Speaker: Pieter Severynen
When: October 14th @ 10 a.m.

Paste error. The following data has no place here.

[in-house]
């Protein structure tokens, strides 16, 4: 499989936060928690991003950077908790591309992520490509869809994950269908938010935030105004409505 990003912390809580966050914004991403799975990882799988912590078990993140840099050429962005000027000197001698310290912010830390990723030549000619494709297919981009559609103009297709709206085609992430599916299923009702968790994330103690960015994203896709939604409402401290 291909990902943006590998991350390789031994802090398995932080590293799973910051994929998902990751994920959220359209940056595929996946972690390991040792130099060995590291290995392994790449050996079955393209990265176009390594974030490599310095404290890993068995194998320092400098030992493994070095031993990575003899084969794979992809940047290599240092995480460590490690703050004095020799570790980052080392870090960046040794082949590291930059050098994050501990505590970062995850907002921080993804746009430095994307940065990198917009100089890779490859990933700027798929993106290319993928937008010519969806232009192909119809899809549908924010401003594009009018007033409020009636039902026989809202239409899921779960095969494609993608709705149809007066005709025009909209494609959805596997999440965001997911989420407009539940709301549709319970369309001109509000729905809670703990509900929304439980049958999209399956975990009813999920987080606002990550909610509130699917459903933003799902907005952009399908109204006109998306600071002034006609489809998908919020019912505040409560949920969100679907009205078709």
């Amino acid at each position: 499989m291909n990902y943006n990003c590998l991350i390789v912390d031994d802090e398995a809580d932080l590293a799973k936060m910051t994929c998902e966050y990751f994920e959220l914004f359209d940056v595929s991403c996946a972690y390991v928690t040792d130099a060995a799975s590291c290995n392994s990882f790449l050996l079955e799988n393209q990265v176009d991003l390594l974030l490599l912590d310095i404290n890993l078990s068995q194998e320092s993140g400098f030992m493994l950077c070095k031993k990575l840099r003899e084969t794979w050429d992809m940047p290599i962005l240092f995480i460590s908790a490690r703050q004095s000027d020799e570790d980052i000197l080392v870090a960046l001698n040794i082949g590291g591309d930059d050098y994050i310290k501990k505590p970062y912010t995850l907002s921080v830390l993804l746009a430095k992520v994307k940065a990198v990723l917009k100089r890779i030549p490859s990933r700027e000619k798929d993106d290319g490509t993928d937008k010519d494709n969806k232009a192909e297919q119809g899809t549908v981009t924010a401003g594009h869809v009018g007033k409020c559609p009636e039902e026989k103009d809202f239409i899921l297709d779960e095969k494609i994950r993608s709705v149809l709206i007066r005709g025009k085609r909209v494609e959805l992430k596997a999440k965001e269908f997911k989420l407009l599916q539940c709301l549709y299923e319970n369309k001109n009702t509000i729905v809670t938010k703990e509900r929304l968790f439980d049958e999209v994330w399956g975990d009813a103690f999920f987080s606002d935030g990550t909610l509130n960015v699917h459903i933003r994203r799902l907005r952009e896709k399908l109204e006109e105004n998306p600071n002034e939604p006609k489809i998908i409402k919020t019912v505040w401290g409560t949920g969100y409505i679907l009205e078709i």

Most people have only a very limited concept of what takes place underground when they plant and care for a fruit tree or an orchard; as a result they do not have enough information to make the best decisions. In this talk Landscape Architect, Consulting Arborist, Southern California Fruit Tree Expert, and Storyteller Pieter Severynen will illustrate and explore cutting edge insights in what happens below the surface in ‘The Underground Jungle’, a term for the fiercely competitive, microbial rich underworld playing out in the soil volume occupying the space between the earth surface and the bedrock below. Pieter will follow the Sugar Trail, starting with the manufacture of sugars through photosynthesis in the leaves, and ending in their handover by the plant to the protective mycorrhizal fungi that have been wrapping around tree roots for hundreds of millions of years; he will outline the reciprocal services provided by the mycorrhizae to the host plant; and the interactions between the millions of commonly occurring bacteria, viruses, fungi, nematodes, archaea, protozoa, slime molds, algae, gastropods, arthropods, earthworms, and higher animals in turn attracted either to the original feeding troughs around the microscopic root systems or as higher level predators. He will show which actors in the underground food web are harmful, which ones beneficial and the ones that can be either. Using the most up to date scientific insights, he will explain which cultural management practices are most beneficial in orchard and vegetable garden, and why, making the speech as practical as it is informational. Most of the photographs in this richly illustrated ‘Underground Jungle’ talk are unknown to the public; many were generated by electron microscope. As one reviewer of an earlier segment of the speech noted: ‘This Is National Geographic Meets Storytelling’.